Arts and Culture

On July 31, 2013, Matt Wallace walked through an empty amphitheater in Central Park. It was his first day on the job as producing artistic director of the struggling Kentucky Shakespeare company, and he remembers vividly how it felt:

“Just totally overwhelmed and wondering how we were going to do this and what we were going to do,” Wallace says. “So today, it is nice to take a second just to be happy and proud.”

And Wallace has every reason to feel happy and proud.

As WFPL reported earlier this year, during the past four years attendance for the annual free summer-in-the-park series has skyrocketed, and this year, the company posted record-breaking numbers.

Up until 2014, the largest summer audience recorded was about 12,000. Then the company hovered between 25,000–27,000. This year?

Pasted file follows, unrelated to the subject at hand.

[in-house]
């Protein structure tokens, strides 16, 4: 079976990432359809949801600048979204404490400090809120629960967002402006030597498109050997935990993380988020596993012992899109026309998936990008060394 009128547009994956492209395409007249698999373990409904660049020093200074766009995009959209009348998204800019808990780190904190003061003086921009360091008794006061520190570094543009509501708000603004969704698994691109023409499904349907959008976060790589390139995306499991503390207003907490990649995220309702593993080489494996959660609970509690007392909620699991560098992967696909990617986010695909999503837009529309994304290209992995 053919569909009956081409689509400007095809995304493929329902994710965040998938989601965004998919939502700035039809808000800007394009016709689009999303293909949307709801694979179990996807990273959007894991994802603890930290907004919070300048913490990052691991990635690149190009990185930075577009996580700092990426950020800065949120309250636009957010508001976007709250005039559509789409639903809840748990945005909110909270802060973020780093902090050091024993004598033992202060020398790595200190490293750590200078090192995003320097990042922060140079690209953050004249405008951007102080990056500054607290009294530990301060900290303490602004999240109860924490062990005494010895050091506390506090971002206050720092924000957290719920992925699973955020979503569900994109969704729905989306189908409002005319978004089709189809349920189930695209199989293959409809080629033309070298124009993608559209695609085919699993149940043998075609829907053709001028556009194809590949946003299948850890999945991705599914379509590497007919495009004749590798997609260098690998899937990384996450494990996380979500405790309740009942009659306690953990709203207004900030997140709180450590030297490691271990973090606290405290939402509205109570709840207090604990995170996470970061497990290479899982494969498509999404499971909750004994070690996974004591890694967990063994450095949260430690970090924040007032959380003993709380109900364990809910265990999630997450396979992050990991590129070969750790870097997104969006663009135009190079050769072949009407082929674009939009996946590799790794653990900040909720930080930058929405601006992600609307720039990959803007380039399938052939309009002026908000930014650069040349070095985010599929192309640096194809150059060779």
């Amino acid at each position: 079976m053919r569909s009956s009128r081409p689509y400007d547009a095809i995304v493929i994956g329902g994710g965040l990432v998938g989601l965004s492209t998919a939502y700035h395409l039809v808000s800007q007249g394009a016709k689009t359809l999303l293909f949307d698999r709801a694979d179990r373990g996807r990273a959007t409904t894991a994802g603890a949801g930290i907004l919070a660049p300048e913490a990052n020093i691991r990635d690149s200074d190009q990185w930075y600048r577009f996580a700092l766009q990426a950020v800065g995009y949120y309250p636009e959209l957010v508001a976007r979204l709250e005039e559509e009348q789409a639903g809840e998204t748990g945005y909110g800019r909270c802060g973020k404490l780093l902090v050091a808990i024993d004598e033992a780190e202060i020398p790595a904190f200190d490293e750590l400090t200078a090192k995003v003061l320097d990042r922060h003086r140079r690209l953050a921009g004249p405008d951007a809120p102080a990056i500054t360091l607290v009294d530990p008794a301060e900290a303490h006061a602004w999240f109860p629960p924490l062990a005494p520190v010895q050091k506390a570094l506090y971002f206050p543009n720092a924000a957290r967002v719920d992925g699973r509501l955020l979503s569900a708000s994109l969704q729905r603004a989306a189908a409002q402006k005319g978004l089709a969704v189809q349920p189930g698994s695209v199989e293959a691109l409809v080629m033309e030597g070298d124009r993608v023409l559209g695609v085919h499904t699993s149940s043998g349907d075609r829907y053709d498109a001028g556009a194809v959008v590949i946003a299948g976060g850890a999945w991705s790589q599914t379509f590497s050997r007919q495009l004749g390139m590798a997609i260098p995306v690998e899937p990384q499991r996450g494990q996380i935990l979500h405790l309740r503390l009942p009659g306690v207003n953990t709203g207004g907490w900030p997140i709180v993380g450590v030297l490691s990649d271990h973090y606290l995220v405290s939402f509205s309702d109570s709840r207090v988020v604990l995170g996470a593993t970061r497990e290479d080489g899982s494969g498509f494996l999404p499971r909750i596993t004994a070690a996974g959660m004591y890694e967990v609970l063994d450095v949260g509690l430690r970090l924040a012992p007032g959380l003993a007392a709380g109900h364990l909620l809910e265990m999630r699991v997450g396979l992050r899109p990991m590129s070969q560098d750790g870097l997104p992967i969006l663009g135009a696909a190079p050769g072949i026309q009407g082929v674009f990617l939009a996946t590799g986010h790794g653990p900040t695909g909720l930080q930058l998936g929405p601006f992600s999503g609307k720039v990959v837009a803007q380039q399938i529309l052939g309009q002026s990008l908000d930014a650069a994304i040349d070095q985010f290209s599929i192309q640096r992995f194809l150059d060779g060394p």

Courtesy Kentucky Shakespeare

Matt Wallace announces the company has served over 100,000 audience members through Kentucky Shakespeare’s various outreach programs this year.

“It’s really blown me away, some of these numbers we’ve seen.” Wallace says. “‘Much Ado About Nothing’ has now become the most-attended show in history and this season we just hit 30,000 audience members with two weeks left still to go.”

Additionally, the company has now served over 100,000 individuals total this season when you include the headcount from their educational programs — which visit 80 counties, 200 schools and 23 libraries — and indoor performances.

So what does this mean for the company’s future?

Well, Wallace says it gives him the confidence to continue taking risks with Kentucky Shakespeare’s selections. For example, this year, they opted to produce the lesser-performed history “Richard II,” which proved to be pretty popular.

“It’s been really cool to see the number of new people, too, the number of people who raise their hands when I ask who is seeing the shows for the first time,” says Wallace.

And, Wallace says, it might give them the opportunity to hire a few more people to keep up with the crowds.

Ashlie Stevens is WFPL's Arts & Culture Reporter.